Making Sense of Our Economy’s Most Confusing Area - InvestingChannel

Making Sense of Our Economy’s Most Confusing Area

Proprietary Data Insights

Top Real Estate ETF Searches This Month

#1Vanguard Real Estate Index Fund5,381
#2Real Estate Select Sector SPDR Fund2,777
#3iShares U.S. Real Estate ETF1,877
#4VanEck Vectors Mortgage REIT Income ETF1,137
#5Schwab US REIT ETF886
#ad A Daily Stock Pick With Professional Analysis

Making Sense of Our Economy’s Most Confusing Area

As it turns out we can probably only agree that today’s housing market is confusing. The group you fall into – forever renter, trapped homeowner, actively seeking shelter – depends, more than ever, on the strength of your personal financial situation. This is the antithesis of the American dream, which, at its core, has always been about widespread and relatively accessible home ownership

So the data that’s out there these days on the subject of home ownership is difficult, if not impossible to make sense of. However, it makes for great conversation among people – like us and presumably you – who care about these things. So when you bring up some of these insights over coffee with friends, be sure to tell them you saw it in The Juice

  • In a recent Bank of America survey, millennials between 31 and 41 years old were three times more likely to buy a home rather than rent an apartment. 
  • Among all millennials, roughly 45% said they anticipate buying a home in the suburbs and they’ll do it within the next two years. 

The takeaway: millennials are bullish on home ownership? 

On less positive notes: 

  • A recent survey found that just 23% of people considered home ownership “at least somewhat possible” in January of this year, compared to 30% in January 2021. 
  • In a separate assessment of 1,000 renters by real estate research and brokerage firm, HomeBay, 66% of apartment dwellers expressed “hopelessness” over buying a home. Instead, they’re chasing other money goals, such as being debt-free (71%), having a comfortable retirement (66%) or buying a car (59%).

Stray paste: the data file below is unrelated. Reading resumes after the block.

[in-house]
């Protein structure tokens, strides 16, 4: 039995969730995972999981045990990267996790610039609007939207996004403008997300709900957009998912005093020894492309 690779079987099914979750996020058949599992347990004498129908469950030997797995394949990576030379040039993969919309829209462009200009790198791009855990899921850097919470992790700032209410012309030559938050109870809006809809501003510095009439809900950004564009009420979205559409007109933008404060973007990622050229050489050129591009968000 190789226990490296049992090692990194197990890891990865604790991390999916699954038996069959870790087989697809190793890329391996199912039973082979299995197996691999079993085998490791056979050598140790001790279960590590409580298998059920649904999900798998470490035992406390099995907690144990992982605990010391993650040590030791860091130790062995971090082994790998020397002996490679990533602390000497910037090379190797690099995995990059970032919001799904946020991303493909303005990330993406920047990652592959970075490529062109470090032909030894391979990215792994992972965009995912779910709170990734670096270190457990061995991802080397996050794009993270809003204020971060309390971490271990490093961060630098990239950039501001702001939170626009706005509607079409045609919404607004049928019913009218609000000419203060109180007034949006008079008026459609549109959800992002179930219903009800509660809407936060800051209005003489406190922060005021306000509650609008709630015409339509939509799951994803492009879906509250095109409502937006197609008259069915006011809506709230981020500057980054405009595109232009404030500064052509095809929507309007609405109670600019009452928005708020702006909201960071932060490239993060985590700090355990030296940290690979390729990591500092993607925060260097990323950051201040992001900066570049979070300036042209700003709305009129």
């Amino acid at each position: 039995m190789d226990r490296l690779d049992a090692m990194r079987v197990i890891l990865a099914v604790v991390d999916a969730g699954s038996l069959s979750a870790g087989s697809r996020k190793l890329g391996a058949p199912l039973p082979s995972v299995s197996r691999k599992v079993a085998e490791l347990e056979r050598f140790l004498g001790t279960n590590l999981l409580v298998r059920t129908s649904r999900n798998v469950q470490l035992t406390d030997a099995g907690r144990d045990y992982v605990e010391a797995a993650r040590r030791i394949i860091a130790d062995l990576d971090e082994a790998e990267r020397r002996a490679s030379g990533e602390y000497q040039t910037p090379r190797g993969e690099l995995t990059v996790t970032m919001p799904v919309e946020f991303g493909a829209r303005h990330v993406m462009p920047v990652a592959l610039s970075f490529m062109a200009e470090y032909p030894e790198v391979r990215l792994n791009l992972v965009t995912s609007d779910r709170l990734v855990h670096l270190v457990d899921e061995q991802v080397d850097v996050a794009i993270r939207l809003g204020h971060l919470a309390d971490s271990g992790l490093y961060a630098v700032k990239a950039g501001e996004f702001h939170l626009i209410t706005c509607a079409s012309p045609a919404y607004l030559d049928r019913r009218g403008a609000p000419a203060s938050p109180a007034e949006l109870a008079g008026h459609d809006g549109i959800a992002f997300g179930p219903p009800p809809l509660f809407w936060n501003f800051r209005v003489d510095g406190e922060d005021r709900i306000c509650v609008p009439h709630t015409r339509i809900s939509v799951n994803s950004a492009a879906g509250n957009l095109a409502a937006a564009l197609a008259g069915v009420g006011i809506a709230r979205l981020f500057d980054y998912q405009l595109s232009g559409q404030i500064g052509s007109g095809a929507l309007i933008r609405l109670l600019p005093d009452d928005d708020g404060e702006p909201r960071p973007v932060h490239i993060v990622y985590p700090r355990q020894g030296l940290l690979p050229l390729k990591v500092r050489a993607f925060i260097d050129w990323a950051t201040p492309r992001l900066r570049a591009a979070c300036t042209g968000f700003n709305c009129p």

The takeaway: Among millennials – and across age groups for that matter – it’s only the most financially well off among us who feel good about and can successfully pull the trigger on home ownership these days. 

This tells us something else. That, for large swaths of the population, there’s a new and changing definition of the American dream. 

Home ownership no longer acts as the foundation of the American dream for people who see it as increasingly impossible. Rather, maximizing cash flow – indicated by the desire to focus on retirement savings and not take on debt – represents at least part of the new American dream for folks inevitably priced out of the real estate market. 


The Bottom Line: While you can argue that the death of home ownership as the end all and be all of the American dream sucks, there is a silver lining. 

It takes a ton of money to not only get, but service a mortgage (and home) in 2023. While conditions might eventually improve, we’re unlikely to go back to the days when home ownership was in reach for a large chunk of the population. The bright side is that, along with dying dreams of buying a home, comes an end to people stretching themselves financially to achieve that goal. 

Generally, when you stretch yourself, you’re short on free cash flow at the end of the month. If you run consistent personal budget surpluses, you can likely take that cash and do other worthwhile things with it, such as pay down debt, save for retirement and buy other nice things not quite as big ticket as a house.

Want to get content like this directly to your inbox? Then we urge you to sign up for our newsletter here

Related posts

Advisors in Focus- January 6, 2021

Gavin Maguire

Advisors in Focus- February 15, 2021

Gavin Maguire

Advisors in Focus- February 22, 2021

Gavin Maguire

Advisors in Focus- February 28, 2021

Gavin Maguire

Advisors in Focus- March 18, 2021

Gavin Maguire

Advisors in Focus- March 21, 2021

Gavin Maguire